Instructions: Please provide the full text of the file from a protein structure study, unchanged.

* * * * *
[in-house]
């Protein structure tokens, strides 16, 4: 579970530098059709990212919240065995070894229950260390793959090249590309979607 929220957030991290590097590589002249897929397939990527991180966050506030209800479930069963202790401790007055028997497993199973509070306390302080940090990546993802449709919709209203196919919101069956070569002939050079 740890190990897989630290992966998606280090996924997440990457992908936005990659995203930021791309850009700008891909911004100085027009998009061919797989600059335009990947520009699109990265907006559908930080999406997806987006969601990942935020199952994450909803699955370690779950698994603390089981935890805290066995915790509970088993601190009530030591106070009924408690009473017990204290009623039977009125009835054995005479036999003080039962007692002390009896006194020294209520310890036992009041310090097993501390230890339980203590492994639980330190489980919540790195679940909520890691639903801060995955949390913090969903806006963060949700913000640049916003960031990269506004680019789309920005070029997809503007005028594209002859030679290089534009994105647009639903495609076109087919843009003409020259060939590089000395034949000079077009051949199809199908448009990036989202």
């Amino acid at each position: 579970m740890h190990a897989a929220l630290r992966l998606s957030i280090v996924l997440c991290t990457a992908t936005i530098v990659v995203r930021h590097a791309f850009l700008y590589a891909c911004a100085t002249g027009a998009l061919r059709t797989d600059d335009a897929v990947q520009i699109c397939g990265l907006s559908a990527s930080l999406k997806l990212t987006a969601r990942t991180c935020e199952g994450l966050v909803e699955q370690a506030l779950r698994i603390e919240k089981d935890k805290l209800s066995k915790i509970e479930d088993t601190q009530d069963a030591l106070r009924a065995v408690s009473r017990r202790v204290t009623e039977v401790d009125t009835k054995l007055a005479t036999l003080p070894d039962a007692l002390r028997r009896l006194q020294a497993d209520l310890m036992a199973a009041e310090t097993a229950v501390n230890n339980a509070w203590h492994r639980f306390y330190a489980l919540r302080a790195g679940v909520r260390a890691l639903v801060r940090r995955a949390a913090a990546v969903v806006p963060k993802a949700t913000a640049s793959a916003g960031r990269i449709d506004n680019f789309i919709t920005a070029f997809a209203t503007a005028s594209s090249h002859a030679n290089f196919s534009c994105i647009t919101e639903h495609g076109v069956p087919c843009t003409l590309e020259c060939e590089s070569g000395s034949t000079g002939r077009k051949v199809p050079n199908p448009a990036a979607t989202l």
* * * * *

[in-house]
């Protein structure tokens, strides 16, 4: 579970530098059709990212919240065995070894229950260390793959090249590309979607 929220957030991290590097590589002249897929397939990527991180966050506030209800479930069963202790401790007055028997497993199973509070306390302080940090990546993802449709919709209203196919919101069956070569002939050079 740890190990897989630290992966998606280090996924997440990457992908936005990659995203930021791309850009700008891909911004100085027009998009061919797989600059335009990947520009699109990265907006559908930080999406997806987006969601990942935020199952994450909803699955370690779950698994603390089981935890805290066995915790509970088993601190009530030591106070009924408690009473017990204290009623039977009125009835054995005479036999003080039962007692002390009896006194020294209520310890036992009041310090097993501390230890339980203590492994639980330190489980919540790195679940909520890691639903801060995955949390913090969903806006963060949700913000640049916003960031990269506004680019789309920005070029997809503007005028594209002859030679290089534009994105647009639903495609076109087919843009003409020259060939590089000395034949000079077009051949199809199908448009990036989202």
């Amino acid at each position: 579970m740890h190990a897989a929220l630290r992966l998606s957030i280090v996924l997440c991290t990457a992908t936005i530098v990659v995203r930021h590097a791309f850009l700008y590589a891909c911004a100085t002249g027009a998009l061919r059709t797989d600059d335009a897929v990947q520009i699109c397939g990265l907006s559908a990527s930080l999406k997806l990212t987006a969601r990942t991180c935020e199952g994450l966050v909803e699955q370690a506030l779950r698994i603390e919240k089981d935890k805290l209800s066995k915790i509970e479930d088993t601190q009530d069963a030591l106070r009924a065995v408690s009473r017990r202790v204290t009623e039977v401790d009125t009835k054995l007055a005479t036999l003080p070894d039962a007692l002390r028997r009896l006194q020294a497993d209520l310890m036992a199973a009041e310090t097993a229950v501390n230890n339980a509070w203590h492994r639980f306390y330190a489980l919540r302080a790195g679940v909520r260390a890691l639903v801060r940090r995955a949390a913090a990546v969903v806006p963060k993802a949700t913000a640049s793959a916003g960031r990269i449709d506004n680019f789309i919709t920005a070029f997809a209203t503007a005028s594209s090249h002859a030679n290089f196919s534009c994105i647009t919101e639903h495609g076109v069956p087919c843009t003409l590309e020259c060939e590089s070569g000395s034949t000079g002939r077009k051949v199809p050079n199908p448009a990036a979607t989202l």